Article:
In his Fifth Meditation, Husserl appears to confront the problem of solipsism. As a number of commentators have suggested, however, since it arises from within phenomenology itself and the existence of the other is never in doubt, it is not a solipsism in the traditional Cartesian sense. Alfred Schutz, however, appears to understand Husserl's inquiry in precisely these terms. As such, his critical discussions of the Fifth Meditation, as well as his subsequent rejection of transcendantal philosophy, might not be well-founded. (...)
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  8. Timothy Owen Davis (1984). The Problem of Intersubjectivity in Husserlian Phenomenology. Dissertation, Georgetown University
    The problem of the Other remains a source of conflict and confusion in phenomenology. Edmund Husserl's project for a phenomenology which functions as a transcendental philosophy has been persistently haunted by the suspicion that his methodological commitment to the conscious life of the transcendental ego confines his procedure to the immanent processes of a solus ipse and thus prevents transcendental phenomenology from presenting a legitimate account of the objective world as an intersubjectively available world. ;A clear presentation of what Husserl (...)
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  9. Chauncey Downes (1965). Husserl and the Coherence of the Other Minds Problem. Philosophy and Phenomenological Research 26 (December):253-259.
  10. Chauncey B. Downes (1963). Husserl's Theory of Other Minds: A Study of the 'Cartesian Meditations'. Dissertation, New York University
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  11. Harrison Hall (1976). Idealism and Solipsism in Husserls Cartesian Meditations. Journal of the British Society for Phenomenology 7 (1):53-55.
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  12. Robert M. Harlan (1984). Must the Other Be Derived From the I? Towards the Reformulation of Husserl's 5th Cartesian Meditation. Husserl Studies 1 (1):79-104.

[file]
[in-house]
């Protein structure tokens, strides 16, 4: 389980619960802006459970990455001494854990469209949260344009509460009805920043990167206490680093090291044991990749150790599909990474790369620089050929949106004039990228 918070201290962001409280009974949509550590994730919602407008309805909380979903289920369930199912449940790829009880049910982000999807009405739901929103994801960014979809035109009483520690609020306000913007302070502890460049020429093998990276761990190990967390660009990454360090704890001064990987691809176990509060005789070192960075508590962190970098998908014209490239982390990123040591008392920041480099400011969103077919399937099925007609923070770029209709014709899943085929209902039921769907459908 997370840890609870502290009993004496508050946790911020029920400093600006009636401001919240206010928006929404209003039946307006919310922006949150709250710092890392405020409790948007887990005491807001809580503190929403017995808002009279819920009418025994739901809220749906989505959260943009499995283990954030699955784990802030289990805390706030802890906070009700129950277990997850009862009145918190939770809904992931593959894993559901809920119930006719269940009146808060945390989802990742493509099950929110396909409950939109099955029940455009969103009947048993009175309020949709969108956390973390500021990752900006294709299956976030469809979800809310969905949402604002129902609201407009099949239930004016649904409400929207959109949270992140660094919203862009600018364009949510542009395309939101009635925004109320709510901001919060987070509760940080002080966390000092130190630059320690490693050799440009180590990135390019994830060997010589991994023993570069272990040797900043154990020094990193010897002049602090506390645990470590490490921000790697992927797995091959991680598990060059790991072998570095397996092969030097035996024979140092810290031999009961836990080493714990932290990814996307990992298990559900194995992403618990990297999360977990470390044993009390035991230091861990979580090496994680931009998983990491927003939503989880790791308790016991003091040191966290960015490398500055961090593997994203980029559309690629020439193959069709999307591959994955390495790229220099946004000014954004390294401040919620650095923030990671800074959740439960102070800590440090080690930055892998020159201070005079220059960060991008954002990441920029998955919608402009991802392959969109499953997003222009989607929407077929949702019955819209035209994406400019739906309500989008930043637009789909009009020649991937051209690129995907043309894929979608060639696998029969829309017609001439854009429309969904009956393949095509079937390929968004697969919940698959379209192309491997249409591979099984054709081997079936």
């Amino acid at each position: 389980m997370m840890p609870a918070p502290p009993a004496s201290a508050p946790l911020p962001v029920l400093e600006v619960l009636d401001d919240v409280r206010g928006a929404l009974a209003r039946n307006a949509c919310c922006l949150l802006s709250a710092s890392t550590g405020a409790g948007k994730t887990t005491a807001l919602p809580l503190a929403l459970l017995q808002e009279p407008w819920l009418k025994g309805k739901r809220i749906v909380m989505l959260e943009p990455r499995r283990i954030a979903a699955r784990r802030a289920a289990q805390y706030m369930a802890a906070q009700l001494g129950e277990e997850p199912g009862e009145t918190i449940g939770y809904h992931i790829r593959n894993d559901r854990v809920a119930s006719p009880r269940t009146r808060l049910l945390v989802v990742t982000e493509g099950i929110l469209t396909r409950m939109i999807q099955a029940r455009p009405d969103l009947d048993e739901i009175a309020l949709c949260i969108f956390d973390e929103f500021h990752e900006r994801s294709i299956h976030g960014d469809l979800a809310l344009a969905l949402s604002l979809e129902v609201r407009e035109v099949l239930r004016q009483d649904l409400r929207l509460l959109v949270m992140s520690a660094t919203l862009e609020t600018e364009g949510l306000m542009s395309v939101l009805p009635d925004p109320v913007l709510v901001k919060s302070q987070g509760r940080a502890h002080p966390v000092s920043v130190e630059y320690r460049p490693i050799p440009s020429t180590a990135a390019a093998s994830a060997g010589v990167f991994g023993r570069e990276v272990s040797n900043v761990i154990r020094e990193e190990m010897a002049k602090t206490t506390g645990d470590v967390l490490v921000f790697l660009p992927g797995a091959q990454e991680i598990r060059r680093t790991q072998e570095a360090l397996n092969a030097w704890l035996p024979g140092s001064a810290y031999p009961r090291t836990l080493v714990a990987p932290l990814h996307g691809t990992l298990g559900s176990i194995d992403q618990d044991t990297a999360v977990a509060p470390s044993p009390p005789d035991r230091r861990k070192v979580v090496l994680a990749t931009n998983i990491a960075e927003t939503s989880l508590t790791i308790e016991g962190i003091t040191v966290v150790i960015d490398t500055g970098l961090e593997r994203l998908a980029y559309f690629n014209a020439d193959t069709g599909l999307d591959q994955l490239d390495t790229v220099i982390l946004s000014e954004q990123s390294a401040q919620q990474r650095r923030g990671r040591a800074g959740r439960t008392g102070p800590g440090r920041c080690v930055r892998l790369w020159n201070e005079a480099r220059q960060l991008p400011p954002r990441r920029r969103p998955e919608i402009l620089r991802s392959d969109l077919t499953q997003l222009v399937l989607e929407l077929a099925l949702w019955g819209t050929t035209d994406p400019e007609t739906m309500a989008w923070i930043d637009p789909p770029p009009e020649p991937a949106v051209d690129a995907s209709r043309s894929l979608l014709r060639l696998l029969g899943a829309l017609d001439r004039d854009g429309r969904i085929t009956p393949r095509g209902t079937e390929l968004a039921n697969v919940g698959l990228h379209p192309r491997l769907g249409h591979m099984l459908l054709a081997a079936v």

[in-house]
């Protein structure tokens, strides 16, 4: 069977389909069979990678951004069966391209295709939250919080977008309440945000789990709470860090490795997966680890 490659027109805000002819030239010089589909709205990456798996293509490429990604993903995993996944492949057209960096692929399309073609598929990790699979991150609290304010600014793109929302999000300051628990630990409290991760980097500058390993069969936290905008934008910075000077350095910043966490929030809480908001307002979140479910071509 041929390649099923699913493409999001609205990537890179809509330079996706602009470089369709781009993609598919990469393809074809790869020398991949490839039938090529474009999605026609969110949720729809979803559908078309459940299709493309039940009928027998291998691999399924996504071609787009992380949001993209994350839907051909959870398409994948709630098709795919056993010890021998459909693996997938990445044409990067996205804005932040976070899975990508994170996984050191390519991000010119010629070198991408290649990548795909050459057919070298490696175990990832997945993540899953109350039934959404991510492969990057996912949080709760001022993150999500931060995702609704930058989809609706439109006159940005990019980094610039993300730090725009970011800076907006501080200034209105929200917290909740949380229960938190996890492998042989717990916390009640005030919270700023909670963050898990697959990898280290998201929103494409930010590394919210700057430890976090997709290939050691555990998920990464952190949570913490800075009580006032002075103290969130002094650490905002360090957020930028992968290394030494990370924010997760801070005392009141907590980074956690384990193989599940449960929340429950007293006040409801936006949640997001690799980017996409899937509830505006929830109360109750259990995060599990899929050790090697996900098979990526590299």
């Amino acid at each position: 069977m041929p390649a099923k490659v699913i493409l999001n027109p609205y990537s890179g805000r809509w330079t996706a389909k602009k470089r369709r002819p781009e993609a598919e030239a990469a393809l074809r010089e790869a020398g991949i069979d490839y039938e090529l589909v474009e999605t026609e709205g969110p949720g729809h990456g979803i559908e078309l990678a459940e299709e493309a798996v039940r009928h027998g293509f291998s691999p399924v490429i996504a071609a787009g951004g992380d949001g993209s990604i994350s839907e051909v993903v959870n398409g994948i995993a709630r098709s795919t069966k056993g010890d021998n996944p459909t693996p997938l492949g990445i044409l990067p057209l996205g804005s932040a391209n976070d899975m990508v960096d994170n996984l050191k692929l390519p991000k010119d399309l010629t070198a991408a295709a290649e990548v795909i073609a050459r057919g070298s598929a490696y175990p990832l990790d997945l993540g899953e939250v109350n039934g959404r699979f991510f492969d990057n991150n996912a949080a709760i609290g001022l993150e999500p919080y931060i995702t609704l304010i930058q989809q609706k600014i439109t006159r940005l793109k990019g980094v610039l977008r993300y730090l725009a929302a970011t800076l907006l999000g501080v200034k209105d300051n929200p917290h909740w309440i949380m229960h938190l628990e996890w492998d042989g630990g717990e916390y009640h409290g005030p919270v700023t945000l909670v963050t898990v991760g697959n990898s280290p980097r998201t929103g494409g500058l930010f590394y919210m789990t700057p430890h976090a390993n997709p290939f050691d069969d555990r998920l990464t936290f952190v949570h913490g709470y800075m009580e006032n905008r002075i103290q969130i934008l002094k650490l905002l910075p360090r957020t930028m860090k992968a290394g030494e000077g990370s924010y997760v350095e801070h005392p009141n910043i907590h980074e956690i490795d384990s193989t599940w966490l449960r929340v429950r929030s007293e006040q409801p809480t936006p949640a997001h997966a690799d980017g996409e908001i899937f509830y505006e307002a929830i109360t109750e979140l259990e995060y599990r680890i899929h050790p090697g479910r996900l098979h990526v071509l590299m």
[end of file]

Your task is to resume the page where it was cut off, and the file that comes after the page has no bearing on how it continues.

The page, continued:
With the possible exception of the first volume of the Ideas, no single work published by Husserl has caused as much controversy among philosophers otherwise sympathetic to his philosophical endeavor as the 5th Cartesian Meditation. The controversy centers around the constitutive analysis of the sense "another subject," an analysis the elaborate detail of which seems out of place in the otherwise programmatic Cartesian Meditations. This analysis, which marks the first step in Husserl's account of consciousness of the other as another (...)
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  13. Edmund Husserl (1964/1965). Cartesian Meditations. [The Hague]M. Nijhoff.
    The "Cartesian Meditations" translation is based primarily on the printed text, edited by Professor S. Strasser and published in the first volume of Husserliana ...
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  14. Dalius Jonkus (2007). Genesis of the Sense of the Other in Husserl’s Cartesian Meditations. Problemos 72:72-123.
    Straipsnyje analizuojama fenomenologinë intersubjektyuvumo samprata Husserlio Karteziðkosiose meditacijose. Jose autorius tyrinëja ne konkreèias socialumo formas ar personalinio santykio að – tu subtilybes, bet atvirumo kitam prielaidas. Dëmesys sutelkiamas á konstitutyvinæ kito prasmës genezæ. Husserlis ásigilina á savasties patirtá parodydamas jos parodoksalø susvetimëjimà su savimi. Tiek savo kûno,tiek savo laiko patirtis atskleidþiama kaip reikalaujanti kitybës. Tiksliau sakant, tokia kûno ir laikopatirtis negalima kaip tapatybë su savimi. Tik patirdamas savo kûnà kaip tarpkûniðkumà, galiu atsikratyti vidujybës ir iðorybës, imanencijos ir transcendencijos prietaro. Kitybës (...)
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  15. Michael R. Kelly (2005). Routledge Philosophy Guidebook to Husserl and the Cartesian Meditations. International Philosophical Quarterly 45 (2):257-258.